At Columbia College Chicago, Lecturer’s Oscar-Nominated Film Leads To Courses Being Pulled
by Sally Blood
Last fall, shortly after Columbia College instructor Iymen Chehade showed the documentary 5 Broken Cameras in his course on the Israeli-Palestinian conflict, he was summoned to a meeting with Steven Corey, chair of the Department of Humanities, History, and Social Science.
The Oscar-nominated film is a nominally Israeli work (an Israeli codirected, and it had some Israeli funding) with an entirely Palestinian point of view. Mostly filmed by its protagonist, Emad Burnat, it chronicles the life of his young West Bank family, along with six years of protests against Israel’s wall of separation, which had cut off part of the Palestinian village of Bil’in’s agricultural land. In the end—thanks to an Israeli court decision in the village’s favor and the increasing visibility of the protests—a portion of the wall is moved back toward the Israeli settlements that loom on the near horizon.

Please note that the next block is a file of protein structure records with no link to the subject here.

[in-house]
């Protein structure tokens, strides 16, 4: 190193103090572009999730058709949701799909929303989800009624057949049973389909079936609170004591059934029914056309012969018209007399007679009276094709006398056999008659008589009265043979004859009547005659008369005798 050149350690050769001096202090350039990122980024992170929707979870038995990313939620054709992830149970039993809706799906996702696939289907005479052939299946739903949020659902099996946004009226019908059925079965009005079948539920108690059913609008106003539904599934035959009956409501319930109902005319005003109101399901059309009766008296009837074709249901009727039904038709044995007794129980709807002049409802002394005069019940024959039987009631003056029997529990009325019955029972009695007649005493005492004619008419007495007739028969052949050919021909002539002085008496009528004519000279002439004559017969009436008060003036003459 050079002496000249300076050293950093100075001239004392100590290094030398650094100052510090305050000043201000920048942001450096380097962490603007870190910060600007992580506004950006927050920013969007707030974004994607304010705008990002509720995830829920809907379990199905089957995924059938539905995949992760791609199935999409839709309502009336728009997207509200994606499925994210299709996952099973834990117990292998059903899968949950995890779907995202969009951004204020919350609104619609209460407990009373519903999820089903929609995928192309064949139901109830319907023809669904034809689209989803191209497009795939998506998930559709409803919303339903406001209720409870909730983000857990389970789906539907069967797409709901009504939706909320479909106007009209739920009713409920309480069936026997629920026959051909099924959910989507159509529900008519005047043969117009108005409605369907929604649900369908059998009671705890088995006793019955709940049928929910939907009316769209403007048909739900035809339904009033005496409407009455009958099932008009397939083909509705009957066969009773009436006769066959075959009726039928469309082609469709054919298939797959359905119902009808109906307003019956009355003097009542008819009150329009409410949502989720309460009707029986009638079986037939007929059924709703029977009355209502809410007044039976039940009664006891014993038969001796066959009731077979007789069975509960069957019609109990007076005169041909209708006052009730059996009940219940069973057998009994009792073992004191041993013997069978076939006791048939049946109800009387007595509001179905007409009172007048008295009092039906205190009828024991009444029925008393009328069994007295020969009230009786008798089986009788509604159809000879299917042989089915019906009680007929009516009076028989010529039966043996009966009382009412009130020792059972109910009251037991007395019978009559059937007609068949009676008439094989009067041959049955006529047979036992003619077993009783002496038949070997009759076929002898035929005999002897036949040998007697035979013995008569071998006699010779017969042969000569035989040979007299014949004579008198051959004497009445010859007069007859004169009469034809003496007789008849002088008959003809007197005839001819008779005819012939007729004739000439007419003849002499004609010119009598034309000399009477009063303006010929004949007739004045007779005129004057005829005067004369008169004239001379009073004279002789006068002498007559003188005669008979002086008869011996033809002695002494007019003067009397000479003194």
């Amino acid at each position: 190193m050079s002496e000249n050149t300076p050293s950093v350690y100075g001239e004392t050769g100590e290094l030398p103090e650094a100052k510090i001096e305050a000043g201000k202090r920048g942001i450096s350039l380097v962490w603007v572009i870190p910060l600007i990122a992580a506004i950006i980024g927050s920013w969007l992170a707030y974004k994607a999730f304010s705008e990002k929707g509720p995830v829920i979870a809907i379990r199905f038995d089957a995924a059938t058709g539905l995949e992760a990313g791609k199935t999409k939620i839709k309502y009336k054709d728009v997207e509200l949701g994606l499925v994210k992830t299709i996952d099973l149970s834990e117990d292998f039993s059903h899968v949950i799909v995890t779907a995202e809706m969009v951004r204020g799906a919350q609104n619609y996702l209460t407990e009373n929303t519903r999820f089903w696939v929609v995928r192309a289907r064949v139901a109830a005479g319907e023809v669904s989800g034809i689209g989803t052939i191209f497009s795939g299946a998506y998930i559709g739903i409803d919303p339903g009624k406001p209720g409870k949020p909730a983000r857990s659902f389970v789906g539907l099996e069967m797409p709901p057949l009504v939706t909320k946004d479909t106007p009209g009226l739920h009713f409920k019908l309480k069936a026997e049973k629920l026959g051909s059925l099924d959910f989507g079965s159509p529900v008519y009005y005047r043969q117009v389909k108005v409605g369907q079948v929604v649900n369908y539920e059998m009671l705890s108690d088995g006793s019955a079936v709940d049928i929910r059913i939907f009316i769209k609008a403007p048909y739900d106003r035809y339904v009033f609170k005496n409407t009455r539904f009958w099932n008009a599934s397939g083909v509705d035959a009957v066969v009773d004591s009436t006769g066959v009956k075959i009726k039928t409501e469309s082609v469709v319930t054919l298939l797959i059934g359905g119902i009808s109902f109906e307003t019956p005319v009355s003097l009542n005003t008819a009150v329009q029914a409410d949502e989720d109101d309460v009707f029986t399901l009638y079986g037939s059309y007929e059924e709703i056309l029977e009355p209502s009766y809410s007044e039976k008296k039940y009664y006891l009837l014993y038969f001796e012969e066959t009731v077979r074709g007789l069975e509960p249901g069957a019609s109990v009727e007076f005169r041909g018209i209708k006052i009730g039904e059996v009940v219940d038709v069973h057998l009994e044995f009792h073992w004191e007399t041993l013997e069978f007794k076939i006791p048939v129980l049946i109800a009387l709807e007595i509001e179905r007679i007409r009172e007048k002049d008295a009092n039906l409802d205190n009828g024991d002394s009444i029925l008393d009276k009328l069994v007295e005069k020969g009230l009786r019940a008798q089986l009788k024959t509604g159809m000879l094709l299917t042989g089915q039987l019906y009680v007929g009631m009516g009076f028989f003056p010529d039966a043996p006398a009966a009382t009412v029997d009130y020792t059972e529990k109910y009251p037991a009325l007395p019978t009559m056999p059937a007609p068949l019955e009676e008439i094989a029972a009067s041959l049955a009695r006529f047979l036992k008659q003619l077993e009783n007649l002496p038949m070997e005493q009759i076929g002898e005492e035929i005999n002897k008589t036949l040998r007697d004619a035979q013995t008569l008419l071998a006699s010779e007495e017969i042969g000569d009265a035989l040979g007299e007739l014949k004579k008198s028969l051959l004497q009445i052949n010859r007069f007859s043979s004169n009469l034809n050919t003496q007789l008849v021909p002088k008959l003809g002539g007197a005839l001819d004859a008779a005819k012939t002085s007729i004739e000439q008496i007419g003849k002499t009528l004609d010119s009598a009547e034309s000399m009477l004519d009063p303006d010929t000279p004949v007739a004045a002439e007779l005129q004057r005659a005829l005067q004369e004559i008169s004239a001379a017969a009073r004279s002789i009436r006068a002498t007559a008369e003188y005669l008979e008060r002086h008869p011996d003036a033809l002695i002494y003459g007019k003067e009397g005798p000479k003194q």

Chehade recalls that in their meeting Corey informed him a student had complained of bias in his class, and had mentioned 5 Broken Cameras in particular. Chehade, who’s been a part-time faculty member at Columbia since 2007, says Corey also questioned his qualifications and told him that he should be “more balanced” in his teaching.
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